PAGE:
By now, there can’t be many companies or corporate departments that haven’t investigated the benefits of cloud computing for at least part of their infrastructure needs. Cloud adoption rates continue to rise, for a variety of convincing reasons. In addition to reducing the total cost of ownership of IT resources, the cloud can help businesses scale their use of infrastructure as needed, accelerate development of new apps and services, and free up staffers from time-guzzling manual tasks so they can take on more creative work.
Tax departments are well positioned to realise most of those benefits, yet tax has been a relatively slow adopter of cloud technology. And that may not be a bad thing, as Jen Kurtz, Vertex chief technology officer, points out in a new white paper, Cloud for Everyone – Including the Tax Function: “Many tax departments are now ideally positioned to consider and apply several hard-earned cloud-adoption lessons that their counterparts in sales and marketing, finance and accounting and human resources have experienced in the past 18 to 24 months.”
The white paper unpacks some of those lessons. Jen focuses on the issues tax leaders should keep in mind as they work with their IT counterparts to select and manage software-as-a-service (SaaS) vendors, including:
- Data security: Cybersecurity is, of course, a paramount priority for tax data, as for any other sensitive or finance-related information. Vendors’ security standards and capabilities have improved and cloud users’ security concerns have decreased in recent years. Data security considerations “should not prevent organisations from considering a cloud-based solution, as strong security features have become table stakes for cloud and SaaS solutions,” Jen writes.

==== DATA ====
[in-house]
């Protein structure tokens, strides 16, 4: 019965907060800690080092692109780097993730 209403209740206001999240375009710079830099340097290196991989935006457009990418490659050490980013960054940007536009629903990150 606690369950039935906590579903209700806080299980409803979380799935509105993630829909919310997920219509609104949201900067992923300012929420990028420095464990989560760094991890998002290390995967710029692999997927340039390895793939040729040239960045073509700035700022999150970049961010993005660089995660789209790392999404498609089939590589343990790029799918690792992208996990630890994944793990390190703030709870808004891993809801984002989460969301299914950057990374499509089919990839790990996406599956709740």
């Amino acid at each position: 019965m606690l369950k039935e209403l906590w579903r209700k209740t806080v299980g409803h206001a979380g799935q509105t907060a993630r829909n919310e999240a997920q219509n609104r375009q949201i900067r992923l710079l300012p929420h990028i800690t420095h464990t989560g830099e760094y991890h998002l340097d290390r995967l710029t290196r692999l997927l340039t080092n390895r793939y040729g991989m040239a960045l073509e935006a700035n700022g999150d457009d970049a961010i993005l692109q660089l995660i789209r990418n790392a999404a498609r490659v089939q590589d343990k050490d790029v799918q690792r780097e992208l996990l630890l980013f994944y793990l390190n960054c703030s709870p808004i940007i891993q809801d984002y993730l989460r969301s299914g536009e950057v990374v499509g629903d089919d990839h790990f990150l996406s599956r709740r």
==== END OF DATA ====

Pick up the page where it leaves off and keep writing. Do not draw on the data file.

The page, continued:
- Application integration: While the cloud streamlines delivery of IT resources, it doesn’t eliminate the need to integrate those resources with enterprise resource planning (ERP) and other legacy systems. Tax executives requesting cloud solutions should be aware of this need to ensure that data moves smoothly among a growing number of business applications.
- Governance issues: Measuring and managing the relationship with the SaaS provider are critical activities for determining ROI, but they’re commonly overlooked, Jen notes. That may be due to the “misconception that the technology’s performance does not need to be actively managed when it is located off-site.”
The key is to work closely with IT. Tax directors looking for ways to foster that collaboration will find more tips in this report.
Please remember that the Tax Matters provides information for educational purposes, not specific tax or legal advice. Always consult a qualified tax or legal advisor before taking any action based on this information.